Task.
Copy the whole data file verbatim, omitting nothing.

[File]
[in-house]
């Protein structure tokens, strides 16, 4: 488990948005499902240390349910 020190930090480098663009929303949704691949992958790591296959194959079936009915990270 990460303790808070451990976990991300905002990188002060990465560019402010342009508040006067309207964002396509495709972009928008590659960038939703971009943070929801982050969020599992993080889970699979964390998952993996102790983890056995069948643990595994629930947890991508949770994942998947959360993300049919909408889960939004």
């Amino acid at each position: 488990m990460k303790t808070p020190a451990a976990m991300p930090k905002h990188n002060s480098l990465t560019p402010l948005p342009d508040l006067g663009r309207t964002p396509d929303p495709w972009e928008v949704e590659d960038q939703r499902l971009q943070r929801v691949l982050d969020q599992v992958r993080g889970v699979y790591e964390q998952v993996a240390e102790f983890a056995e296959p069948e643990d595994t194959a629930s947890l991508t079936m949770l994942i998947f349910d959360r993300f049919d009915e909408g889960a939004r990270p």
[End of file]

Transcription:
[in-house]
């Protein structure tokens, strides 16, 4: 488990948005499902240390349910 020190930090480098663009929303949704691949992958790591296959194959079936009915990270 990460303790808070451990976990991300905002990188002060990465560019402010342009508040006067309207964002396509495709972009928008590659960038939703971009943070929801982050969020599992993080889970699979964390998952993996102790983890056995069948643990595994629930947890991508949770994942998947959360993300049919909408889960939004």
């Amino acid at each position: 488990m990460k303790t808070p020190a451990a976990m991300p930090k905002h990188n002060s480098l990465t560019p402010l948005p342009d508040l006067g663009r309207t964002p396509d929303p495709w972009e928008v949704e590659d960038q939703r499902l971009q943070r929801v691949l982050d969020q599992v992958r993080g889970v699979y790591e964390q998952v993996a240390e102790f983890a056995e296959p069948e643990d595994t194959a629930s947890l991508t079936m949770l994942i998947f349910d959360r993300f049919d009915e909408g889960a939004r990270p």